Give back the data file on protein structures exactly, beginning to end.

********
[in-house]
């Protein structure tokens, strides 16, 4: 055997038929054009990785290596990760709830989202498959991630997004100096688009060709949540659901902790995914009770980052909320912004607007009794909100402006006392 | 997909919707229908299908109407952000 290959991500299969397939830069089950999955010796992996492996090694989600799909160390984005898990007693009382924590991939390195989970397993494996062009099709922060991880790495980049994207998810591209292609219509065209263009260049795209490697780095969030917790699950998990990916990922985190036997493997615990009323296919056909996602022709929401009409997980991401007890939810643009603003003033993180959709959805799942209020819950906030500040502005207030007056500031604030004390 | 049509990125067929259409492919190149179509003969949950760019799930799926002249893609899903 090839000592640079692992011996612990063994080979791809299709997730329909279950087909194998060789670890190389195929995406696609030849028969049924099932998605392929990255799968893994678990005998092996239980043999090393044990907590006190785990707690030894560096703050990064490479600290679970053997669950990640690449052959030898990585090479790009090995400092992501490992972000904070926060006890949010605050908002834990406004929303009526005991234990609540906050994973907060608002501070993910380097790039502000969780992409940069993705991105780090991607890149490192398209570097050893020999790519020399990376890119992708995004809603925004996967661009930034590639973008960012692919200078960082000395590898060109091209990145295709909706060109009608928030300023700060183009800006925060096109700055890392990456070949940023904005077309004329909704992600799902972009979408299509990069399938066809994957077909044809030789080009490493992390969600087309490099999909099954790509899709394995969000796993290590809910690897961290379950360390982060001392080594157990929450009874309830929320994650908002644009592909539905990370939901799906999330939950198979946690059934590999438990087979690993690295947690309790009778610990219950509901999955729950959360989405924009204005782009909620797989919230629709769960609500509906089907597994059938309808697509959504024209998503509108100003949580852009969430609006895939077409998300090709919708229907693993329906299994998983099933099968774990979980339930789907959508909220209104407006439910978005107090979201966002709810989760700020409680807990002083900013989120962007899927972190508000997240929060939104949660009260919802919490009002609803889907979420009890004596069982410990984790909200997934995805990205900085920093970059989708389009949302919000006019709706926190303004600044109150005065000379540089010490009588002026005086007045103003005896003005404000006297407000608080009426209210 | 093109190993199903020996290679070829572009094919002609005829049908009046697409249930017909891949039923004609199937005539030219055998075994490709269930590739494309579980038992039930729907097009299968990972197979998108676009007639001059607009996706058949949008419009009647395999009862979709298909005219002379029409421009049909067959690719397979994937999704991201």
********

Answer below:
[in-house]
């Protein structure tokens, strides 16, 4: 055997038929054009990785290596990760709830989202498959991630997004100096688009060709949540659901902790995914009770980052909320912004607007009794909100402006006392 | 997909919707229908299908109407952000 290959991500299969397939830069089950999955010796992996492996090694989600799909160390984005898990007693009382924590991939390195989970397993494996062009099709922060991880790495980049994207998810591209292609219509065209263009260049795209490697780095969030917790699950998990990916990922985190036997493997615990009323296919056909996602022709929401009409997980991401007890939810643009603003003033993180959709959805799942209020819950906030500040502005207030007056500031604030004390 | 049509990125067929259409492919190149179509003969949950760019799930799926002249893609899903 090839000592640079692992011996612990063994080979791809299709997730329909279950087909194998060789670890190389195929995406696609030849028969049924099932998605392929990255799968893994678990005998092996239980043999090393044990907590006190785990707690030894560096703050990064490479600290679970053997669950990640690449052959030898990585090479790009090995400092992501490992972000904070926060006890949010605050908002834990406004929303009526005991234990609540906050994973907060608002501070993910380097790039502000969780992409940069993705991105780090991607890149490192398209570097050893020999790519020399990376890119992708995004809603925004996967661009930034590639973008960012692919200078960082000395590898060109091209990145295709909706060109009608928030300023700060183009800006925060096109700055890392990456070949940023904005077309004329909704992600799902972009979408299509990069399938066809994957077909044809030789080009490493992390969600087309490099999909099954790509899709394995969000796993290590809910690897961290379950360390982060001392080594157990929450009874309830929320994650908002644009592909539905990370939901799906999330939950198979946690059934590999438990087979690993690295947690309790009778610990219950509901999955729950959360989405924009204005782009909620797989919230629709769960609500509906089907597994059938309808697509959504024209998503509108100003949580852009969430609006895939077409998300090709919708229907693993329906299994998983099933099968774990979980339930789907959508909220209104407006439910978005107090979201966002709810989760700020409680807990002083900013989120962007899927972190508000997240929060939104949660009260919802919490009002609803889907979420009890004596069982410990984790909200997934995805990205900085920093970059989708389009949302919000006019709706926190303004600044109150005065000379540089010490009588002026005086007045103003005896003005404000006297407000608080009426209210 | 093109190993199903020996290679070829572009094919002609005829049908009046697409249930017909891949039923004609199937005539030219055998075994490709269930590739494309579980038992039930729907097009299968990972197979998108676009007639001059607009996706058949949008419009009647395999009862979709298909005219002379029409421009049909067959690719397979994937999704991201």